Texas GOP will stick with virtual convention, even though federal judge ruled in-person Houston event is an option

The ruling was a striking last-minute development as party officials have struggled to get a virtual gathering underway.

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A Houston federal judge ruled Friday that the Republican Party of Texas may proceed with its in-person convention, a striking last-minute development as party officials have struggled to get a virtual gathering underway. But soon after the ruling, party Chair James Dickey said the party will continue with its plans for a virtual convention, saying it would provide the best opportunity for delegates to participate.

Jared Woodfill, an attorney for Houston activist Steve Hotze, who helped file the lawsuit, said Judge Lynn Hughes ruled that the party can hold an in-person convention both this weekend and next weekend — and “that the City of Houston may not interfere with it.”

According to Woodfill, Hughes concluded that the state party, which joined the lawsuit Friday before a scheduled 2 p.m. hearing on it, “made a good-faith effort to have a virtual convention” and that Houston put the party “in an untenable position to do it [virtually] in a very short period of time.”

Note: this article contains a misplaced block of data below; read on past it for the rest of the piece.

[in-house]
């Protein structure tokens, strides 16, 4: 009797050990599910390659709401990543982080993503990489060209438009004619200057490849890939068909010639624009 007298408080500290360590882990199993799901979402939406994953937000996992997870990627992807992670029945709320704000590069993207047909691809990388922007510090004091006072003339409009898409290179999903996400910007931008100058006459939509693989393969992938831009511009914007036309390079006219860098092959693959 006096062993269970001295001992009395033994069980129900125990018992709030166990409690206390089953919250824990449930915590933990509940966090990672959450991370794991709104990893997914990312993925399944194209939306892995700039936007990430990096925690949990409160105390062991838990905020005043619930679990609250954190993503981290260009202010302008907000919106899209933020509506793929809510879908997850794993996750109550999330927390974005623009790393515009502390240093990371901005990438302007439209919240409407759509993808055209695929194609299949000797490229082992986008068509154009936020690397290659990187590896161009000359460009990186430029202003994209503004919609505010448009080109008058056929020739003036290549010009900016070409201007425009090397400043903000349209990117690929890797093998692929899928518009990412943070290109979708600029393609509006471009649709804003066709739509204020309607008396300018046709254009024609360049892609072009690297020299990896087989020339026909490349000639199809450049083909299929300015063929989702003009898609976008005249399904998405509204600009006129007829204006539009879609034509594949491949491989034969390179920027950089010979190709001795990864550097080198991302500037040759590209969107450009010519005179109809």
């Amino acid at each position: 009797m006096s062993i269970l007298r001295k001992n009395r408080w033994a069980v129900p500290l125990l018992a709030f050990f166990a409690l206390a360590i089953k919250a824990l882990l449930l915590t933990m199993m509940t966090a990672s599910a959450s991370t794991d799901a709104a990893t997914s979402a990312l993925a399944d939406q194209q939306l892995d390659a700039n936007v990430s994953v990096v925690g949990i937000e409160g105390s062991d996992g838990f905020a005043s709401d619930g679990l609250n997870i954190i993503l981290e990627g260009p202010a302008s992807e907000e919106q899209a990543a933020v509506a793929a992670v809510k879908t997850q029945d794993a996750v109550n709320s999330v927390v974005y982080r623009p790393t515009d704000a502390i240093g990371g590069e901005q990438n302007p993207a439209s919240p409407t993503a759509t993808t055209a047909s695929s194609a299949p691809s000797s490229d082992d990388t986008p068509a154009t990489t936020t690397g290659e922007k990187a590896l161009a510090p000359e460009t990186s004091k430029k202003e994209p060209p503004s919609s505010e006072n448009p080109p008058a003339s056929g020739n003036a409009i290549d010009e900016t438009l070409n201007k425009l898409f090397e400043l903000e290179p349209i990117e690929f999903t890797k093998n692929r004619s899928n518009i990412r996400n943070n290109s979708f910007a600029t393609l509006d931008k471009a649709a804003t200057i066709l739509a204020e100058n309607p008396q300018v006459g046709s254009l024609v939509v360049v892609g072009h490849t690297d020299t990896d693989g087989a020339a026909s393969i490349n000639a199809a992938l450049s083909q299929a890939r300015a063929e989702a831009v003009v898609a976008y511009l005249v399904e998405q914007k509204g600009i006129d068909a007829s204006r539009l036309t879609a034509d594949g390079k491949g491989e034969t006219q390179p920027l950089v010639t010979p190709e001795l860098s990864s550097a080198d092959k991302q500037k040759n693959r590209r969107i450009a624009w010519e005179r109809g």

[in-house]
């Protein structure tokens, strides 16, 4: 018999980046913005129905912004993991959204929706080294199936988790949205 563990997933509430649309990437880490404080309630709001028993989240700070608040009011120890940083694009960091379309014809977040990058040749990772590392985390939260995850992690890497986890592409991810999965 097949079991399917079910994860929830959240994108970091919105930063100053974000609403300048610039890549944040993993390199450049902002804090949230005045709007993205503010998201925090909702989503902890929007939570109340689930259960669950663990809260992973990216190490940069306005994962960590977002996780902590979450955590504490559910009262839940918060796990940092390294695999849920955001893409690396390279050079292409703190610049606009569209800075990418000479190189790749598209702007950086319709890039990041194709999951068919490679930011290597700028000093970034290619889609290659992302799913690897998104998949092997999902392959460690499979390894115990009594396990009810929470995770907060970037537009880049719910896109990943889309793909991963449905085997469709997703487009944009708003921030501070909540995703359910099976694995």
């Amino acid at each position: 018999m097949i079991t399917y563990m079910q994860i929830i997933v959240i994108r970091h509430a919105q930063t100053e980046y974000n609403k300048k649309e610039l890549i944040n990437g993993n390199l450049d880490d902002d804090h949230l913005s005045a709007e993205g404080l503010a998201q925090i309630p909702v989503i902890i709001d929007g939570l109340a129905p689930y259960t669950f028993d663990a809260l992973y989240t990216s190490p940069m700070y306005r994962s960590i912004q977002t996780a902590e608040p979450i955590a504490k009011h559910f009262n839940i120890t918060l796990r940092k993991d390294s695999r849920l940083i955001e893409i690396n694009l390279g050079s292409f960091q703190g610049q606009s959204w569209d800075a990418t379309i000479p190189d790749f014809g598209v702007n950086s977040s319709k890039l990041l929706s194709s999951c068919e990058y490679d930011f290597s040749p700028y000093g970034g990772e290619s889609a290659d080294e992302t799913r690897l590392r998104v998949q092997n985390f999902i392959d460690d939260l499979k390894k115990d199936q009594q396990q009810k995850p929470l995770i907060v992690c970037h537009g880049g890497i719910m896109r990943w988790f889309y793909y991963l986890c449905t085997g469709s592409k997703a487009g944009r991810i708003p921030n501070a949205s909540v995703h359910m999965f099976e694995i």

Earlier this week, the party’s State Republican Executive Committee voted to move the convention online after losing separate legal battles to proceed with an in-person gathering, which was set to take place Thursday through Saturday at Houston’s George R. Brown Convention Center before Houston officials canceled it. The event had been expected to draw roughly 6,000 people.

The party’s virtual convention was set to begin Thursday, though technical difficulties prompted hourslong delays and, eventually, the postponement of the event until Saturday.

Dickey said in a statement after Friday’s ruling that, “if for any reason there is an issue tomorrow, we know that we have a single location where, with the necessary SREC authorization,” the party could hold convention business.

Meanwhile, Houston Mayor Sylvester Turner said the city and the convention center operator, Houston First, would appeal the ruling once they receive the judge’s order, which was not immediately available Friday evening. In a statement, Turner blasted the party for continuing to fight for an in-person gathering.

“The State Republican Executive Committee is being totally irresponsible in continuing to push for an indoor, in-person convention,” Turner said. “This reflects a total disregard for the health and safety of employees and people in our city.”